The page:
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Let me digress from word usage for a moment to write about carpenters. Carpenters use hammer and saws and screw drivers.There’s a great variety of hammers, just to select one tool, that carpenters can choose from depending on the task at hand. Among the various hammers are:

  • Curve Claw Hammer.
  • Rip Claw Hammer.
  • Framing Hammer.
  • Shingler’s Hammer.
  • Drywall Hammer.
  • Ball Peen Hammer.
  • Bricklayer’s/Tilesetter’s Hammer.
  • Rubber Mallet.

There are actually more subcategories of hammer,  but I’ll limit myself to these. You get the idea that one size does not fit all.

Let’s move on to word usage.

Our writing tools

In our writing craft, we memoirists use words as one of our primary tools. (Other tools are punctuation grammar, spelling [perhaps a subcategory of words rather than its own category?].) How like the carpenter with the right tool can we not be concerned with right word usage?

It stands that being able to handle words carefully, precisely and elegantly is necessary if we are to express ourselves clearly and pleasurably (for both ourselves and our readers). While nice will do when we are having  a superficial conversation with a sales clerk or a chatty neighbor, it will not do when presenting the reader with a favorite aunt who may be better described as nurturing, sympathetic, understanding or encouraging.

We must hone our word usage skills.

Of course, proper word usage is not only about precise vocabulary, it is also about avoiding clichés and stereotypes, about eschewing wrong usage (myth meaning lie comes unfortunately to mind), about omitting useless reinforcers (how more unique is very unique from unique or how earlier is first met from met?)

In conclusion

In this section, the Memoir Writer’s Blog offers suggestions about how we can handle words well and become better stewards of elegant and precise word usage

story collecting party

November 22: The Power of Using Specific Words in A Memoir

Using specific words in a memoir enables you to write a story with details that establish character and setting. Concentrate on nouns and verbs and discard any adjectives or adverbs that aren’t specific to the description, and your memoir will pull your reader in. [Free Membership required to read more. See below. ]

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Using Precise Language

More on Using Precise Language

Many memoir writers are under the impression that you need to have an extensive vocabulary to write. An extensive vocabulary can only help you–if by “extensive” you mean many precise words—not just “big” ones. More important is using precise language.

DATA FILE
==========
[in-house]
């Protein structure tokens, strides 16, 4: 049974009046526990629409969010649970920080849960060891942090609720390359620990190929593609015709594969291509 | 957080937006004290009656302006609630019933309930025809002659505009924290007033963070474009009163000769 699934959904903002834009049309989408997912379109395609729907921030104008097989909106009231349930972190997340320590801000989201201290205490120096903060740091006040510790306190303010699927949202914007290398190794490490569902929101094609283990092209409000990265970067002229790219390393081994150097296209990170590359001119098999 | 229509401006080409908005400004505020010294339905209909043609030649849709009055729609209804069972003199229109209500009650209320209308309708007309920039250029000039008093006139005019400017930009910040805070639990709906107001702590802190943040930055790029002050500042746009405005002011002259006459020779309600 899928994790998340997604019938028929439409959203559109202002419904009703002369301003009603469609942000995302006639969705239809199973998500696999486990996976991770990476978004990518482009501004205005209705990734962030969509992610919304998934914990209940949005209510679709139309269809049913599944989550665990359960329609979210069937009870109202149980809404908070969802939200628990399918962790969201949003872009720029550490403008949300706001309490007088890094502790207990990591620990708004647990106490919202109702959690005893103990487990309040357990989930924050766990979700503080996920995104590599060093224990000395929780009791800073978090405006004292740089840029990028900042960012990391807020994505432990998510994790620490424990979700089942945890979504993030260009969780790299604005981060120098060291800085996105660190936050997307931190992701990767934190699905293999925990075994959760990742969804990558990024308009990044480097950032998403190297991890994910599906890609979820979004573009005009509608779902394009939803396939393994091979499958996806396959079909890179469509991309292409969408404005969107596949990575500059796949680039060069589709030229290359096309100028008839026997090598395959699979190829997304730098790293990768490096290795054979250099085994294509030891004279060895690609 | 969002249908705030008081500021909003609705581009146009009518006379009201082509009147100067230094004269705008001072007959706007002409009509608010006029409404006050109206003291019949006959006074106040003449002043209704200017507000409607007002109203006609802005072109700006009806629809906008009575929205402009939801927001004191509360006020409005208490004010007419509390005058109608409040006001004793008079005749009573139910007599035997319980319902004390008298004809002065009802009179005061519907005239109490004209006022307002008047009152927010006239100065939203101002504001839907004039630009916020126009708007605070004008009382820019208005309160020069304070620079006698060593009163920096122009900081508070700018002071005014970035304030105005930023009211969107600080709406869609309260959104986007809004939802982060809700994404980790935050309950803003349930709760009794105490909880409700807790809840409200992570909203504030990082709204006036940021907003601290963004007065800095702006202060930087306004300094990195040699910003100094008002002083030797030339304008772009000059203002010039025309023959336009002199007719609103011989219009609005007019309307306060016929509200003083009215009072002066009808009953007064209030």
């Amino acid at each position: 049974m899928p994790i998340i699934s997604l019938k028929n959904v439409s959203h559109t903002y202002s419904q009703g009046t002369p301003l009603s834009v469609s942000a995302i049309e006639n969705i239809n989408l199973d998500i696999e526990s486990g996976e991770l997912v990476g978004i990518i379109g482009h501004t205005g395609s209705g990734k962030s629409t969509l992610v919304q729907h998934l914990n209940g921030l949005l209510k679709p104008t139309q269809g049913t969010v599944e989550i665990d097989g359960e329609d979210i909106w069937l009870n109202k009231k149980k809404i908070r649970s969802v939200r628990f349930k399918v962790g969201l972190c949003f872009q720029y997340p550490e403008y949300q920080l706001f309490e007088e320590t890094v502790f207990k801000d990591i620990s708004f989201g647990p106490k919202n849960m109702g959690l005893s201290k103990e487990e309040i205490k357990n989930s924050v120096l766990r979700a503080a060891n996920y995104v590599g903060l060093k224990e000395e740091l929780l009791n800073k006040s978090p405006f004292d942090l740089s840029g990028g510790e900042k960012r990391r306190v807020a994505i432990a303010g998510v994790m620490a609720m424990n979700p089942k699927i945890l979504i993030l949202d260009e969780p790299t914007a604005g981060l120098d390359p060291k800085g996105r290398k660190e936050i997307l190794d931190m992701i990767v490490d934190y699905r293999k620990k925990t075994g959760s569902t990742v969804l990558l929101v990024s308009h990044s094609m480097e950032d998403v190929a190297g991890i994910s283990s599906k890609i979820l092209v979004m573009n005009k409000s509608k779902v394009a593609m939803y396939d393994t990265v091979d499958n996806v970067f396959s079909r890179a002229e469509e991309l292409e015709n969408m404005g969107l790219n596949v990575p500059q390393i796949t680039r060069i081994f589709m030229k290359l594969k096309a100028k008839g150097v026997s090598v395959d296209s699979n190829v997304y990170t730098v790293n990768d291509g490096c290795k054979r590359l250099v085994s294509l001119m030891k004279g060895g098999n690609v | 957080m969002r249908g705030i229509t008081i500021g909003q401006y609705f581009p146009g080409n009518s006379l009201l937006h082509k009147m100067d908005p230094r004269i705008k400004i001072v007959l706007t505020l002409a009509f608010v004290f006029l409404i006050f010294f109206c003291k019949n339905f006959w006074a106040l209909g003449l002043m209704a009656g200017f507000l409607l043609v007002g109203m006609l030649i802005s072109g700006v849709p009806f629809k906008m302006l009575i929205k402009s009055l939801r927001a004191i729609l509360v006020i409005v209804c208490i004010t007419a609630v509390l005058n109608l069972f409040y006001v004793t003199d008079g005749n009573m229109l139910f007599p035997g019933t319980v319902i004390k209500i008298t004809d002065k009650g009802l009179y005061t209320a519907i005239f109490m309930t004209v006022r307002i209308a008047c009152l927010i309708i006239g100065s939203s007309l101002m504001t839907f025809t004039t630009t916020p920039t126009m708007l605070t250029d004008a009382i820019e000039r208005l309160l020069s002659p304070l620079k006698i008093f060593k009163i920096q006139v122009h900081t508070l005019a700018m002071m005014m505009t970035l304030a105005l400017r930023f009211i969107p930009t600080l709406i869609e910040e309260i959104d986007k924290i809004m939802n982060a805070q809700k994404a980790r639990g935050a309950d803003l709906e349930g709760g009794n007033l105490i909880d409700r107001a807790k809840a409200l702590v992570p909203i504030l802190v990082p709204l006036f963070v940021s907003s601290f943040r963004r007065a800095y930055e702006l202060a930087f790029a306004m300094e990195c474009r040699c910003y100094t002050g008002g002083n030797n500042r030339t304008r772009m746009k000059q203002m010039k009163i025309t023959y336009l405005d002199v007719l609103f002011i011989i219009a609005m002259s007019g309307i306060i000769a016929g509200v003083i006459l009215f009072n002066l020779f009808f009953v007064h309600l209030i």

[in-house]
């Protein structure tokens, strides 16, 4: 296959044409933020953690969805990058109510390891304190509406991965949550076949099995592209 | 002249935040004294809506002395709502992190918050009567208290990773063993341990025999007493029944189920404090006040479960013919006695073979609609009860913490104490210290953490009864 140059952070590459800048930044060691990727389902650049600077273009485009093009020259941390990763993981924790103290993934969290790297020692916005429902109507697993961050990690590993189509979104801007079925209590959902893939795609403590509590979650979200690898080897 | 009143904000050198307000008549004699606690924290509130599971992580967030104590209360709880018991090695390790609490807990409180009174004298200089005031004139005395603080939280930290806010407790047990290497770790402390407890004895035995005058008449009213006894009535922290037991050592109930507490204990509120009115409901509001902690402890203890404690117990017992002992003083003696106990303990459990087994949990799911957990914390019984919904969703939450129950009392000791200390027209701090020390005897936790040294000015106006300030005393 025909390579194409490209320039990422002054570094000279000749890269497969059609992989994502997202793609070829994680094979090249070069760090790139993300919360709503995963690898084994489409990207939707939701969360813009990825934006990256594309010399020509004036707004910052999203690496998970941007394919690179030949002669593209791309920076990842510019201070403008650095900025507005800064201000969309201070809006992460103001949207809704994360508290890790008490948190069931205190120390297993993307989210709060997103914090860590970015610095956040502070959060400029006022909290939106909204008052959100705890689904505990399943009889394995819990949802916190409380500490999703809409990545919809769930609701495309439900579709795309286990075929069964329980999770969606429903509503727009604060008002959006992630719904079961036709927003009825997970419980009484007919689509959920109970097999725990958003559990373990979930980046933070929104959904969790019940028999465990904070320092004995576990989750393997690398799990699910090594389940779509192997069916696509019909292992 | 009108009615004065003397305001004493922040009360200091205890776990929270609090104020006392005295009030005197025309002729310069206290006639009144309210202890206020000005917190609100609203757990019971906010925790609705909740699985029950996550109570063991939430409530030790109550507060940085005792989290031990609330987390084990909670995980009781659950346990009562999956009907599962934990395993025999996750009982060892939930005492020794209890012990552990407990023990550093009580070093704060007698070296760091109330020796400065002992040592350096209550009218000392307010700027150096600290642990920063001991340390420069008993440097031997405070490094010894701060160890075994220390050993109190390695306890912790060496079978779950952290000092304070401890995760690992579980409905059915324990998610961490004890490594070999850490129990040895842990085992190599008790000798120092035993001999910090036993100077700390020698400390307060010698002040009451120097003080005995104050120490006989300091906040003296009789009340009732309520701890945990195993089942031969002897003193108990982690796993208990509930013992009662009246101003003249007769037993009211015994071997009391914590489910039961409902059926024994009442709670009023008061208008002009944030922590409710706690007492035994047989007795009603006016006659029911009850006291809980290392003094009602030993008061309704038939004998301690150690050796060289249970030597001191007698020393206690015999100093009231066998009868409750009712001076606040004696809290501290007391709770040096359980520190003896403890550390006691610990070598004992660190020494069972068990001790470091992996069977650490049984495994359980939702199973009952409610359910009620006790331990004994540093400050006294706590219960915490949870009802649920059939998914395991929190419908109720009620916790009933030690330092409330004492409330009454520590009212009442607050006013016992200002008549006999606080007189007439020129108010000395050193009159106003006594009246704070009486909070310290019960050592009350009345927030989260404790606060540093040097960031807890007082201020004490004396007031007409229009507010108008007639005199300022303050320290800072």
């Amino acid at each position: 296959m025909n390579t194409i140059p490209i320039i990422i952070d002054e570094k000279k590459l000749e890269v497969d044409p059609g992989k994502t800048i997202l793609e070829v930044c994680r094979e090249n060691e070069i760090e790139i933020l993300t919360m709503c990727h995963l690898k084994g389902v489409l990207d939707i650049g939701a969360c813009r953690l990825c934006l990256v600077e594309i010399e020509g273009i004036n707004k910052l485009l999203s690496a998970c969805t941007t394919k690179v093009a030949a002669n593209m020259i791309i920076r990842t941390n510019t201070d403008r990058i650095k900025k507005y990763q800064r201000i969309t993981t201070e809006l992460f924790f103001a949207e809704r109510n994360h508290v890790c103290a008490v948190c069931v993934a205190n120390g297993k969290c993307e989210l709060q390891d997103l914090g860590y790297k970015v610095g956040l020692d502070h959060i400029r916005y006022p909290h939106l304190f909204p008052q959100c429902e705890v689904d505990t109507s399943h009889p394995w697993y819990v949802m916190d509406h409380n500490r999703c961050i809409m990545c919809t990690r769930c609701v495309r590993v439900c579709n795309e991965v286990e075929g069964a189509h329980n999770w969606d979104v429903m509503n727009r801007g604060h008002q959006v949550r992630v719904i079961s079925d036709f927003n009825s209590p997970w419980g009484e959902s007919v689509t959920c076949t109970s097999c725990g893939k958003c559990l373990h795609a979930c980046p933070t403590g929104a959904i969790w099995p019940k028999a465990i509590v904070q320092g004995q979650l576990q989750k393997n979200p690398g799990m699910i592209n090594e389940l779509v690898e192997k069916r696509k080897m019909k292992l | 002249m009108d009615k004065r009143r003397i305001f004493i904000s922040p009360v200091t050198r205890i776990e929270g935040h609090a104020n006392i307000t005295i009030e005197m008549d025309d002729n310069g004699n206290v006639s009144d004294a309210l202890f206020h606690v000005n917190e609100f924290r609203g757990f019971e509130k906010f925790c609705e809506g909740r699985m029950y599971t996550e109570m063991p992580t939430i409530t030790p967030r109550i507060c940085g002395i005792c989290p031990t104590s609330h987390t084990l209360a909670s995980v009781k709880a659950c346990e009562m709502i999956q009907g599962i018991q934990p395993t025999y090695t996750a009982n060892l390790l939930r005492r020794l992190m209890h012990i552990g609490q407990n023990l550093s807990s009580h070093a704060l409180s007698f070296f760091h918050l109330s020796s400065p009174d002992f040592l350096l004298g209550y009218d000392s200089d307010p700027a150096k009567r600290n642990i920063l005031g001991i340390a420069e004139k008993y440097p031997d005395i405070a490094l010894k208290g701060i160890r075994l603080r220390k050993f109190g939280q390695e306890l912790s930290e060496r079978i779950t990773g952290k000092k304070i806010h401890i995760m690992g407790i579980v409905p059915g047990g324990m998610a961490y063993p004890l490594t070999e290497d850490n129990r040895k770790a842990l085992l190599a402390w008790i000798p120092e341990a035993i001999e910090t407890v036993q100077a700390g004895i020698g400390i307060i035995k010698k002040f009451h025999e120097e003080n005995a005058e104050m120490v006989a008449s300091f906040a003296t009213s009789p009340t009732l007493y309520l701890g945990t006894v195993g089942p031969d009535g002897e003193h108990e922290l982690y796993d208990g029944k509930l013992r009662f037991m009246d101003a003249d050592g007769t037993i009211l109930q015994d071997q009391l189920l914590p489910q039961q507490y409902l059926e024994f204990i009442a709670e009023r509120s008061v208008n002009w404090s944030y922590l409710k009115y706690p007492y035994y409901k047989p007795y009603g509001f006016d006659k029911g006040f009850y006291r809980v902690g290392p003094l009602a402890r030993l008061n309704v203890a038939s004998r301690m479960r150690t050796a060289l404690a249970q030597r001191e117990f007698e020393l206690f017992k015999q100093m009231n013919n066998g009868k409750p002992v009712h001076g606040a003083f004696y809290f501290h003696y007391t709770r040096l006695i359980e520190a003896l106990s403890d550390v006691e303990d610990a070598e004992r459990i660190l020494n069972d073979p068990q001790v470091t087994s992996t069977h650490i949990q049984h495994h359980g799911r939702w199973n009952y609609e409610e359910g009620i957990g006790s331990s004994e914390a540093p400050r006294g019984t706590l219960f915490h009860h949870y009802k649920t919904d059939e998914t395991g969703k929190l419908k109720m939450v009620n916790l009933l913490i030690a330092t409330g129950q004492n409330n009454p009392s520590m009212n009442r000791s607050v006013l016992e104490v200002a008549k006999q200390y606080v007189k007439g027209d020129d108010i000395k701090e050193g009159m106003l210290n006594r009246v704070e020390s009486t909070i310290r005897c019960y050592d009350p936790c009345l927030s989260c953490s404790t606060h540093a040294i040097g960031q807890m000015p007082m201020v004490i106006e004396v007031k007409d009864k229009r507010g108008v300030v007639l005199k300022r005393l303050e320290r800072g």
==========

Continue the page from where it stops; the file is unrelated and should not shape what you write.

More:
Precise words are specific

Precise words are specific and not vague and ineffective like nice, awful, big, OK. “She was nice” is vague. “She understands different points of view” is specific.

“He was awfully big” is vague. You might write instead: “My father measured six foot five and weighed 275 pounds.” Now that is using precise words! [Free Membership required to read more. See below. ]

Many memoir writers are under the impression that you need to have an extensive vocabulary to write. An extensive vocabulary can only help you–if by “extensive” you mean many precise words—not just “big” ones. More important is using precise language.

Precise words are specific

Precise words are specific and not vague and ineffective like nice, awful, big, OK. “She was nice” is vague. “She understands different points of view” is specific.

“He was awfully big” is vague. You might write instead: “My father measured six foot five and weighed 275 pounds.” Now that is using precise words! [Free Membership required to read more. See below. ]

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writing precise words

Sweetheart, Are You Using Precise Words for Your Memoir?

Is writing precise words really important in a memoir?

Over the years, I have written energetically about the importance of writing precise words instead of generic ones.

I was dropping someone off at the bus station (aka the Intermodal Transportation Center) when I overheard an exchange that convinced me once again of the necessity for precision in speech–and, by extension, in our memoir writing. It was proof that generic words really do miss the mark and lead to confusing messages.